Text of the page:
Darwin's Inextricable Web

In 1859 Charles Darwin published his 'Origin of Species' and in doing so changed the way the natural world was viewed. Exactly 150 years ago he explained how species evolve and share a common descent, but noted that the pattern of relationships between organisms was an 'inextricable web' which was too difficult to disentangle. The development of new techniques, especially in genetics, now enable us to start to tease apart that web. 'Darwin's Inextricable Web'; presents the latest research, theory and speculation on the relationships of micro-organisms, fungi, plants and animals.

This book reviews the latest information on the relationships between groups of living organisms. Some of the results of studies published in the last two decades support long-established ideas but others offer radically new interpretations. Our interpretations of the relationships between animal phyla in particular have had to be completely revised, a process which is still ongoing.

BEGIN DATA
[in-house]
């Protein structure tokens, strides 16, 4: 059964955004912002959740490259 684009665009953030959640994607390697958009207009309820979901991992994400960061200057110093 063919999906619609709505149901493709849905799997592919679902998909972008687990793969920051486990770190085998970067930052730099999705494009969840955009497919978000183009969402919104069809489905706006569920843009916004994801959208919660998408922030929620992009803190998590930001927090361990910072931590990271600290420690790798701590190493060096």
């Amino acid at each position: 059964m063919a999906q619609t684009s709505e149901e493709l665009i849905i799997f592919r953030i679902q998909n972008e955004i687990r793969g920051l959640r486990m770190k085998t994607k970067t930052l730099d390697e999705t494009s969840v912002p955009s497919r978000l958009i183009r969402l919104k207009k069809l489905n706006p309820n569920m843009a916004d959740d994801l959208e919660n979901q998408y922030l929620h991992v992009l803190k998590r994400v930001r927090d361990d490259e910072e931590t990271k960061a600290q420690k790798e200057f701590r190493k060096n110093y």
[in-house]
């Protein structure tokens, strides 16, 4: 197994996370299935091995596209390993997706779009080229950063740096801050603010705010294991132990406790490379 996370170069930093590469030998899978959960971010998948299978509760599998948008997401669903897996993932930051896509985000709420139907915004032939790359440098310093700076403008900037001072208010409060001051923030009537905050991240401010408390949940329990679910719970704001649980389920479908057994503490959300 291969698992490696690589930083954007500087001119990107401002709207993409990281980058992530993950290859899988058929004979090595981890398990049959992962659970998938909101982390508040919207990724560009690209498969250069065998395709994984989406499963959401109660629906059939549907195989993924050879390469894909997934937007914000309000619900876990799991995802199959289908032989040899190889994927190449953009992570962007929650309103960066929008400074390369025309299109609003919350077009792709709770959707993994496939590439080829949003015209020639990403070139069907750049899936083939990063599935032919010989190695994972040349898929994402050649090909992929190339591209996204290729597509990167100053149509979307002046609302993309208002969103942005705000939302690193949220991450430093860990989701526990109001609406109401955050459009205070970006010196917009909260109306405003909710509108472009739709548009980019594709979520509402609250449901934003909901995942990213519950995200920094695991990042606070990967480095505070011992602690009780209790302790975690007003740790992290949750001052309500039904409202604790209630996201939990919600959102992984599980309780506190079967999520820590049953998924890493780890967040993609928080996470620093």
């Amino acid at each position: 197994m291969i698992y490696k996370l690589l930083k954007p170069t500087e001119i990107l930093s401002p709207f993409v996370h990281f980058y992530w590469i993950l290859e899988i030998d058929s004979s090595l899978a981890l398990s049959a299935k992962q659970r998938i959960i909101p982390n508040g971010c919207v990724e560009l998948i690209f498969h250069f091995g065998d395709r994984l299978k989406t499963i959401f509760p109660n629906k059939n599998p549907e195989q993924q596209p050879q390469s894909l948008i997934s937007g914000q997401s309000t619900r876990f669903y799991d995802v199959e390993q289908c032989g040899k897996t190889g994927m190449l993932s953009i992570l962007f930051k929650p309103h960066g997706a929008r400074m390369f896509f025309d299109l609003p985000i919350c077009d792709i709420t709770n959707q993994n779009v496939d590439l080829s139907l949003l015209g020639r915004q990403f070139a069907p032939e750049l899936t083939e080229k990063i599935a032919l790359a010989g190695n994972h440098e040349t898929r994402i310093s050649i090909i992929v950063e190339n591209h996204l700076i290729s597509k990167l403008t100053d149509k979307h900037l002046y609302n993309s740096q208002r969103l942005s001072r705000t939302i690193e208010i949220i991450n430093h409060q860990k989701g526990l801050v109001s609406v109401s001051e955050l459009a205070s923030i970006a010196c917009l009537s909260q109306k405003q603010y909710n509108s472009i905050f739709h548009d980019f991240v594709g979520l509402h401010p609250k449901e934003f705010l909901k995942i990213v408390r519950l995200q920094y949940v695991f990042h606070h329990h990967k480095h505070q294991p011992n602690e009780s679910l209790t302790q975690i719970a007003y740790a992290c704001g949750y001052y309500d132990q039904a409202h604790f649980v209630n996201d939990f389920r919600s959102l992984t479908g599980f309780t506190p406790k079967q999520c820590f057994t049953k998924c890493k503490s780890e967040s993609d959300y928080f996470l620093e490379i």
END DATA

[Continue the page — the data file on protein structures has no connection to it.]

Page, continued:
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ISBN-10: 0-9533787-2-1
ISBN-13: 978-0-9533787-2-2


  • 1. Introduction
  • 2. Understanding life: historical background and how genetics has changed our view of evolution, and how it may mislead
  • 3. The stirrings of life: theories on the origins of life and the evolution of bacteria
  • 4. Slime and spores: eukaryotes, protists and the evolution of fungi and algae
  • 5. The green invasion: the evolution of land plants
  • 6. The origins of animals: from the earliest multicellular animals to jellyfish
  • 7. The world of worms: a range of early 'worms' and the confusions they create
  • 8. The strange case of the mollusc: from snails to squids, and the intriguing possibility that 300 years ago Cuvier was right and brachiopods really are molluscs (or mollusc relatives)
  • 9. Ecdysozoa - the skin-shedding worms
  • 10. An incredible diversity of forms: the arthropods
  • 11. Deuterostomes - the special case 'worms': how worms give rise to sea urchins, starfish and swimming worms
  • 12. Tetrapods - the land vertebrates
  • 13. Human origins
  • 14. General trends and future speculations


New Species

Partula snails


Biodiversity assessments

Giant tortoises


Invertebrate Red Listing


Justin Gerlach by e-mail